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From |
"Michael I. Lichter" <mlichter@buffalo.edu> |

To |
statalist@hsphsun2.harvard.edu |

Subject |
Re: st: Question about svyset command |

Date |
Thu, 19 Feb 2009 12:38:19 -0500 |

Thomas,

Michael Steven Samuels wrote:

Thomas,1. The finite population corrections should affect only standarderrors and confidence intervals, not estimates of means, proportions,or confidence intervals.2. fpc's should be employed only for descriptive analyses(proportions, means). These analyses describe the specific finitepopulation that you sampled: tort, contract, and real property trialsin the 75 counties.If the purpose of your model is analystic: to develop predictions,estimate odds ratios, compare proportions, or otherwise testhypotheses, you should *omit* the finite population corrections. Thereasoning is interesting (Cochran, 1977, p.39): It is seldom ofscientific interest to ask if a null hypothesis (e.g. that twoproportions are equal) is exactly true in a finite population . Exceptby a very rare chance, a null hypothesis will never be true. You woulddiscover this by enumerating the entire population. This leads to theadoption of a "superpopulation" viewpoint, which is taken by almostall statisticians these days. See also Deming(1966) pp 247-261"Distinction between enumerative and analystic studies"; Korn andGraubard (1999), p. 227.In other words, you should use one -svyset- for describing the targetpopulation and another for the logistic regression.Two questions came to mind:1. If a trial had >1 plaintiff or >1 defendant, would that notincrease the probability of a post trial motion? How are you going toaccount for that?2. For descriptive analyses, counties selected with certainty needspecial treatment. Look up the "singleunit" option for -svyset-.Good luck! -Steve References Cochran, W. G. (1977). Sampling techniques (3ded.). New York: Wiley.Deming, W. E. (1966). Some theory of sampling. New York: DoverPublications.Korn, E. L., & Graubard, B. I. (1999). Analysis of health surveys(Wiley series in probability and statistics). New York: Wiley.On Feb 19, 2009, at 12:04 AM, thomashcohen@aol.com wrote:Iâm a beginner Stata user and have a question about the svysetcommand in Stata that I hope someone can help me with.For some background, I'm engaged in a logistic regression model thatexamines the likelihood of either a plaintiff or defendant filing apost trial motion. The database I'm working with is the Civil JusticeSurvey of State Courts (CJSSC). The CJSSC provides case level datafor all t conclude in a sample of 46 of the nation's 75 most populouscounties in 2005. Data are collected on about 8,000 trials in these46 counties which are weighted to represent about 10,500 trialsconcluded in the nation's 75 most populous counties. I understandthat one of the nice features of Stata is that it allows you to takeinto account the sampling structure of a dataset when doing logisticregression modeling. Here is the Stata code that I used to take inaccount the sampling structure of these civil trial data:svyset sitecode [pweight=bwgt0], strata(strata) fpc(fpc1) || su2,fpc(fpc2)Where Sitecode = County where the civil trial took placeBwgt0 = Weights to weight the data from 46 to the 75 most populouscountiesStrata = Strata where the counties are located. The dataset has 5 stratafpc1 = The probability of a county appearing in the sample. Forexample, a county with a weight of 2 would have a 50% probability ofappearing in the samplesu2 = Unique identifier that identifies the trials that occurred ineach of the 46 countiesFpc2 = 1 for all 8,000 trials disposed in the 46 counties. I gavefpc2 a value of 1 because I wanted to tell Stata that the trials hada 100% probability of showing up in these 46 counties.I think that I got the part of this programming that deals with thefirst level of the sample design correct. Itâ€™s the second levelthat Iâ€™m having some problems with At the second level of thesample design, I'm trying to correct for the fact that I have datafor every civil trial concluded in the 46 counties. Basically, I wantto tell Stata that part of this sample is actually a census of alltrials concluded in the 46 counties in 2005. I understand Stata has afinite population correction command that takes into account thecensus like format of these data. The logistic regression resultswere the same irrespective of whether I used the 1st or 2nd stages inthe sample design. I think this is telling me that Stata is notcorrecting for the census like aspect of this sample. Can anyone giveme some guidance as to whether I'm correctly taking into account thesampling structure of these data. In particular, I would like to knowwhether I'm using the fpc2 factor correctly. Any assistance you couldgive on this matter would be very much appreciated.Thanks Thomas Cohen * * For searches and help try: * http://www.stata.com/help.cgi?search * http://www.stata.com/support/statalist/faq * http://www.ats.ucla.edu/stat/stata/* * For searches and help try: * http://www.stata.com/help.cgi?search * http://www.stata.com/support/statalist/faq * http://www.ats.ucla.edu/stat/stata/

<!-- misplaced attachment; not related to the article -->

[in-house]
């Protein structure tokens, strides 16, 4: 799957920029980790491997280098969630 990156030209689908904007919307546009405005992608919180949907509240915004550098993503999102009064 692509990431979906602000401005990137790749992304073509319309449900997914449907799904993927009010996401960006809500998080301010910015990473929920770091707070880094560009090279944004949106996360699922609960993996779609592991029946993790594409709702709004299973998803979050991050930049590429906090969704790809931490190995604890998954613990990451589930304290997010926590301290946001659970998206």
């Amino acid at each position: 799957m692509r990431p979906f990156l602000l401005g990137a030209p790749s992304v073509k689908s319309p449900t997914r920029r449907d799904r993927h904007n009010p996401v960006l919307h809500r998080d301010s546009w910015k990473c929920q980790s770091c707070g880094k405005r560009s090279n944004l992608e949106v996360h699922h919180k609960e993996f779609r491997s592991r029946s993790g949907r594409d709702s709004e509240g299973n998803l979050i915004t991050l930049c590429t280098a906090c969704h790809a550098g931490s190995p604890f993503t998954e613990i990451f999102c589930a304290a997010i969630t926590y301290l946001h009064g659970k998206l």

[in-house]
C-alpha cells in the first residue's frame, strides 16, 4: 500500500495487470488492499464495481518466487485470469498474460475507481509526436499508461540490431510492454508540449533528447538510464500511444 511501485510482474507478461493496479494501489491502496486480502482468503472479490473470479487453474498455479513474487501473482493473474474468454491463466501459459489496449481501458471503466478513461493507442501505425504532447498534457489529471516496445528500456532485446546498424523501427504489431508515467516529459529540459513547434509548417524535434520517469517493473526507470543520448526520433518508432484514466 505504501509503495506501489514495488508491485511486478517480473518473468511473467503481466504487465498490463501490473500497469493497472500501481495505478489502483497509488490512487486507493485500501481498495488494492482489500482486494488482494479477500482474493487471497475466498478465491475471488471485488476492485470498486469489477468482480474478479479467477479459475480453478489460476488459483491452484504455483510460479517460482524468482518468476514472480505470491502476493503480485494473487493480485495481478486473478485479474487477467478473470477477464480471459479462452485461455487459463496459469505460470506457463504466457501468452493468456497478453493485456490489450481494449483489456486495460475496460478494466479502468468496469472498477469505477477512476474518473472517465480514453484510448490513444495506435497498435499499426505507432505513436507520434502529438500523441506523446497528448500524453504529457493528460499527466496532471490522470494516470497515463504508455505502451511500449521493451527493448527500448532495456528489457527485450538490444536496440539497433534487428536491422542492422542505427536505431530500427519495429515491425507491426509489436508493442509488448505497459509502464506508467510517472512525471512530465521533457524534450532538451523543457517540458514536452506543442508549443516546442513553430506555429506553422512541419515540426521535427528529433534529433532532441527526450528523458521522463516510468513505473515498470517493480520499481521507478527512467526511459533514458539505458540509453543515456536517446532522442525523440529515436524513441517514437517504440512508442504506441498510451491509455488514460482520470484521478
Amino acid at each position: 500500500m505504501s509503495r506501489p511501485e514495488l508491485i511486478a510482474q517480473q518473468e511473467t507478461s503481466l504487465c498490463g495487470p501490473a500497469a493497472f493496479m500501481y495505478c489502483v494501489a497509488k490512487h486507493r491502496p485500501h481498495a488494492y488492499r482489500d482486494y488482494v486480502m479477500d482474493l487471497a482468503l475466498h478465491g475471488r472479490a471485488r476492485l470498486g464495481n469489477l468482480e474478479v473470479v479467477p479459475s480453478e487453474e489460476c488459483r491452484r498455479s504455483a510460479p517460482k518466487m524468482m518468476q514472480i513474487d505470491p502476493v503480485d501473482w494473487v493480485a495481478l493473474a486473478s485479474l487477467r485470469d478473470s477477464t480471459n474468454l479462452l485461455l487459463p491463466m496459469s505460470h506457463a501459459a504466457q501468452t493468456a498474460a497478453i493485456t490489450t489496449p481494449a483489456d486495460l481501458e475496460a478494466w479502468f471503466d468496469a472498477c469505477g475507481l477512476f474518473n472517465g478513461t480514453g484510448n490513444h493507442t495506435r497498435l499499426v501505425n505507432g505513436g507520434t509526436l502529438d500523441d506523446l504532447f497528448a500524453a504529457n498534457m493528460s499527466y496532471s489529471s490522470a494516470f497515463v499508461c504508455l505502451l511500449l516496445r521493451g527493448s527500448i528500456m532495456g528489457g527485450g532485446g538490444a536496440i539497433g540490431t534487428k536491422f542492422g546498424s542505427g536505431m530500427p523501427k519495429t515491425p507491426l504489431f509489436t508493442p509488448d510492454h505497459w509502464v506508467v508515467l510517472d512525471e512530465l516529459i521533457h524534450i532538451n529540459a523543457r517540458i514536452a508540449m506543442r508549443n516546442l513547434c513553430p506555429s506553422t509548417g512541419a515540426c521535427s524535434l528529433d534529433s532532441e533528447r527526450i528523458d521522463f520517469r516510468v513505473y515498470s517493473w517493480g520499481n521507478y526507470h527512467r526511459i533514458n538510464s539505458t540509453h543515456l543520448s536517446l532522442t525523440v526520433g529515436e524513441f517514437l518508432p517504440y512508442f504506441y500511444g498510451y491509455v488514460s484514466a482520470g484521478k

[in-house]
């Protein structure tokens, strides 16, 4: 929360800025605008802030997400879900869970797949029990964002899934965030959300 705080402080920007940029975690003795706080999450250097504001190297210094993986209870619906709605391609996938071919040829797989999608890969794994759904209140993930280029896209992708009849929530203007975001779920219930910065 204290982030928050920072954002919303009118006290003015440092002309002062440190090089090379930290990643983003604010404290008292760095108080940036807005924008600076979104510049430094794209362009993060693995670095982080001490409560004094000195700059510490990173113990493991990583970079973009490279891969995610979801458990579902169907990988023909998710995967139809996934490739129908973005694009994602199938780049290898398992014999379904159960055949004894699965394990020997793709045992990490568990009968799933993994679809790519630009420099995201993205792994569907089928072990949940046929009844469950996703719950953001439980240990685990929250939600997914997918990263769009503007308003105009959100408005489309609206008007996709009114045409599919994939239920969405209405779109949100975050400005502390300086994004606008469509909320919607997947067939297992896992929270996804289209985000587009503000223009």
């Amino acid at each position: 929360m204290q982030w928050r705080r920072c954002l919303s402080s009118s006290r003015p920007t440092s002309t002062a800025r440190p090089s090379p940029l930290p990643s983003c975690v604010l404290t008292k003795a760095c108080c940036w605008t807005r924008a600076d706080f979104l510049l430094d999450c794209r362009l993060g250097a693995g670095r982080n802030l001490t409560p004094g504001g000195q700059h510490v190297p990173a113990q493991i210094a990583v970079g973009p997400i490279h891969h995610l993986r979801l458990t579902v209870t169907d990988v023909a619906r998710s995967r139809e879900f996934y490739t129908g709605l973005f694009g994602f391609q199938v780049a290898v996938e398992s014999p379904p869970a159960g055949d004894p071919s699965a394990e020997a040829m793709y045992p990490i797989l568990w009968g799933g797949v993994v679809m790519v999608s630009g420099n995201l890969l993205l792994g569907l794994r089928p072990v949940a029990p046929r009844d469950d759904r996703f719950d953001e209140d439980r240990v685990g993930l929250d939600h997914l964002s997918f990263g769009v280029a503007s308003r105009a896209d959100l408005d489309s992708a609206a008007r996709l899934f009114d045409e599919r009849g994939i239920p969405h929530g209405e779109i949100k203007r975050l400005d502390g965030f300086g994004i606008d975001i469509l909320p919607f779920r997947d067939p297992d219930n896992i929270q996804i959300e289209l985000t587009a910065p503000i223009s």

-- Michael I. Lichter, Ph.D. Research Assistant Professor & NRSA Fellow UB Department of Family Medicine / Primary Care Research Institute UB Clinical Center, 462 Grider Street, Buffalo, NY 14215 Office: CC 125 / Phone: 716-898-4751 / E-Mail: mlichter@buffalo.edu * * For searches and help try: * http://www.stata.com/help.cgi?search * http://www.stata.com/support/statalist/faq * http://www.ats.ucla.edu/stat/stata/

**References**:**st: Question about svyset command***From:*thomashcohen@aol.com

**Re: st: Question about svyset command***From:*Steven Samuels <sjhsamuels@earthlink.net>

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